Friday, July 31, 2009
Monday, July 27, 2009
In the days before the internet, this was a lot easier - nice clothing, good resume paper and a business card - however things have changed. In 2009, your personal brand is much more complex and you have to do quite a bit more to maintain your positive image.
Once you have realized the importance of maintaining your personal brand, you must also realize that this is neither an overnight process, nor something that can be done once and forgotten about. Maintaining your professional image is a big time commitment and needs to be attended to even after you start your job! Some of the steps I'm going to write about are Social Networking sites and require you to build up and maintain connections to make best use of the site.
Much of what I'm going to explain will be focused on your internet image. Start off by Google searching yourself, you might be surprised by what shows up. Make sure there are no compromising photos that someone put in a Webshots account 4 years ago that you didn't even know existed. You might have to e-mail someone you haven't spoken to in years but ASK THEM TO TAKE IT DOWN.
While having compromising content show up in your Google search is the worst thing for your personal brand, having NOTHING come up is the next worst possibility. Many of the following steps will help your "search engine profile".
That being said, here are 8 easy ways to start consolidating your personal brand:
1. Get a new e-mail address
While your college e-mail address is perfectly appropriate, you will only have access to it for a few more months if it hasn't been shut down already. Go to a free e-mail provider (like Gmail) and claim your name before some similarly named person gets to it first! The most simple, appropriate and easy to remember address would be First name.Last email@example.com but don't despair if your name is already claimed. If this is the case, try adding your middle initial. While I am still guilty of using my college account for some older conversations, try and gradually switch over to your new account.
2. Get a set of business cards
There are plenty of cheap, online print companies that let you design your own business card. I used www.vistaprint.com and was very happy with their service and price. A business card is great to have when you are going to networking events and working hard to get your name out. By having your information consolidated on one card, it makes it much easier for your busy contacts to stay in touch with you.
3. Create a Google profile
This is much easier if you have already created a Gmail account because you will be able to link your profile to your e-mail. If keeping things simple and organized is appealing to you (and why wouldn't it be?), Google is the way to go. The point of the Google profile, which can be found here, http://www.google.com/profiles, is to control what information shows up when your name is typed into a search engine. You can fill out contact information, about me, where you've lived/worked etc. This is also the first place in my list where you can upload a picture. A picture is a good idea as long as you keep it professional. Try to keep the same picture through all of your profiles so that it is easier to connect them all together and to you!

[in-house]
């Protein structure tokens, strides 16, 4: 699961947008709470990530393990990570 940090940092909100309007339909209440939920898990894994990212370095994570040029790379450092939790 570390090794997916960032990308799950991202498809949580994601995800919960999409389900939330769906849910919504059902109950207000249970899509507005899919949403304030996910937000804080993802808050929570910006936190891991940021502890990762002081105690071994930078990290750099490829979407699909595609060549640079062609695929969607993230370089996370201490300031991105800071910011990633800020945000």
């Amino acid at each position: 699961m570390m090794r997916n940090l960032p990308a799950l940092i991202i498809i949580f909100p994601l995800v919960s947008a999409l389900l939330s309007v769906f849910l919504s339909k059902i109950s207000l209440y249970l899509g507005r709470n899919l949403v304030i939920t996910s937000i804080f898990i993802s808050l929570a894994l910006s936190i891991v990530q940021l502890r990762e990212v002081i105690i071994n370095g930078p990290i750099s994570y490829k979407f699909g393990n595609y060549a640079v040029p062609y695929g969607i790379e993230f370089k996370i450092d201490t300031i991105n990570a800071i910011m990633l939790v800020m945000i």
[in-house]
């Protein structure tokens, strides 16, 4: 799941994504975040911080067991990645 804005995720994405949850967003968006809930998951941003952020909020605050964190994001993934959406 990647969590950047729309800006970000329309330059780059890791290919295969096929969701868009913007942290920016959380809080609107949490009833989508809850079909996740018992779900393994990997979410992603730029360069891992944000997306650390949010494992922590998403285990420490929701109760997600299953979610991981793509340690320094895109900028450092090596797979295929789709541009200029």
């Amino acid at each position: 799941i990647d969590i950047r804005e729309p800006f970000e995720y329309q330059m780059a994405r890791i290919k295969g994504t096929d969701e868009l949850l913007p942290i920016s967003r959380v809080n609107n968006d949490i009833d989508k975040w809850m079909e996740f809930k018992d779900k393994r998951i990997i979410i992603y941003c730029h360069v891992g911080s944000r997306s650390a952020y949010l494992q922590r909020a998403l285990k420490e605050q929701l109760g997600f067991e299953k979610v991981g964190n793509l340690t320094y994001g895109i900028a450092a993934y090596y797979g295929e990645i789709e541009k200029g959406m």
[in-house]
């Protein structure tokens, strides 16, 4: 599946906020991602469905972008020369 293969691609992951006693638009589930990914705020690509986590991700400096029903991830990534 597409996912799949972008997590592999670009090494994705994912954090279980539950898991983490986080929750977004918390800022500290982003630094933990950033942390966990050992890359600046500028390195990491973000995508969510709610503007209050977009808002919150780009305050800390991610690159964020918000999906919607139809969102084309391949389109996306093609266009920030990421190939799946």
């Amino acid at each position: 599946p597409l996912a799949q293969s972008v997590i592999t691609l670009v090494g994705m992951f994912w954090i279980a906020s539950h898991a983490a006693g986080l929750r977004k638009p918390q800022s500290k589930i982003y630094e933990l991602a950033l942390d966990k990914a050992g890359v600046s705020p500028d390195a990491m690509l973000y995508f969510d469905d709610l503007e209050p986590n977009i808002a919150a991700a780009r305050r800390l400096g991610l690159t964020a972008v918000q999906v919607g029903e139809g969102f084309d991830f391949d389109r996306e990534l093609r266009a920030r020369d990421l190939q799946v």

Three weeks ago I didn't know the first thing about Twitter and now I am absolutely convinced of its value in both social networking and the job search. If you are new to Twitter, check out this site first - http://news.cnet.com/newbies-guide-to-twitter. In using Twitter for your personal brand, be sure to always update appropriately! This is something that everyone can see and you should approach the site accordingly. Again, in order to consolidate your personal brand, try to make your username as close as possible to your e-mail account. I will go into Twitter in more detail in the future, but for now, claim your name and mess around with the site. Try to be smart about who you follow, ie. don't follow a disproportionate amount of celebrities. Also, you can use Twitter in the job search - http://www.twitterjobsearch.com/.
5. Claim your name on Facebook
I'm not going to go into much detail on Facebook because it is so widely used already. In the interest of your personal brand, however, I will say to CLAIM YOUR NAME - http://www.facebook.com/username/. I know that lots of people made fun of the username feature when it was first introduced but take advantage of it. Your account link will be www.facebook.com/yourusername. In the interest of making things easier, how much more simple could your Facebook link be? Also, make sure your photos are blocked and appropriate, your updates are appropriate, and consider locking your wall so your friend doesn't 'compromise' your page at 3 AM.
6. Get LinkedIn
LinkedIn is a very powerful social networking tool focused on the professional world. If you haven't already, make an account (using your new e-mail) and fill out your profile. Make sure that you use the same picture you have been using for everything else and don't start friending people like you would on Facebook. If you are unfamiliar with LinkedIn, check this short video for some tips - http://revver.com/video/994363/linkedin-profile-tutorial/. When filling out this profile, make sure you include your twitter and facebook accounts. This is one place where making those easy to remember links comes in handy. REMEMBER...if you link to Facebook on your LinkedIn page, make sure it is 100% appropriate first.
7. Resume/Cover Letter